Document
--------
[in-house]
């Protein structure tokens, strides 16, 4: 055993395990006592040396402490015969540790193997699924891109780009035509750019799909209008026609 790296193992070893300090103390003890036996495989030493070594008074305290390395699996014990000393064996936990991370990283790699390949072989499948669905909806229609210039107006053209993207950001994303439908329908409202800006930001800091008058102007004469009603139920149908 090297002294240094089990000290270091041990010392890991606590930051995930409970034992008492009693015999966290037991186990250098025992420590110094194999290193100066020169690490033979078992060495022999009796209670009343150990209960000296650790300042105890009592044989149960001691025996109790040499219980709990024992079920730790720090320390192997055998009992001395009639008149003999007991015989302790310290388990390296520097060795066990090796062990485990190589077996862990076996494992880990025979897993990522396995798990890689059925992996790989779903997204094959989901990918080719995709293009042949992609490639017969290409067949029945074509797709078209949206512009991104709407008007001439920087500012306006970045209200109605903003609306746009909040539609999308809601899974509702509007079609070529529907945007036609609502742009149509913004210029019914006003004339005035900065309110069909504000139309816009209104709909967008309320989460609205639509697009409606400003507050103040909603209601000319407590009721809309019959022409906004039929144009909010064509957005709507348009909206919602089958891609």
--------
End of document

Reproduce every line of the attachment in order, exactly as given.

[in-house]
């Protein structure tokens, strides 16, 4: 055993395990006592040396402490015969540790193997699924891109780009035509750019799909209008026609 790296193992070893300090103390003890036996495989030493070594008074305290390395699996014990000393064996936990991370990283790699390949072989499948669905909806229609210039107006053209993207950001994303439908329908409202800006930001800091008058102007004469009603139920149908 090297002294240094089990000290270091041990010392890991606590930051995930409970034992008492009693015999966290037991186990250098025992420590110094194999290193100066020169690490033979078992060495022999009796209670009343150990209960000296650790300042105890009592044989149960001691025996109790040499219980709990024992079920730790720090320390192997055998009992001395009639008149003999007991015989302790310290388990390296520097060795066990090796062990485990190589077996862990076996494992880990025979897993990522396995798990890689059925992996790989779903997204094959989901990918080719995709293009042949992609490639017969290409067949029945074509797709078209949206512009991104709407008007001439920087500012306006970045209200109605903003609306746009909040539609999308809601899974509702509007079609070529529907945007036609609502742009149509913004210029019914006003004339005035900065309110069909504000139309816009209104709909967008309320989460609205639509697009409606400003507050103040909603209601000319407590009721809309019959022409906004039929144009909010064509957005709507348009909206919602089958891609």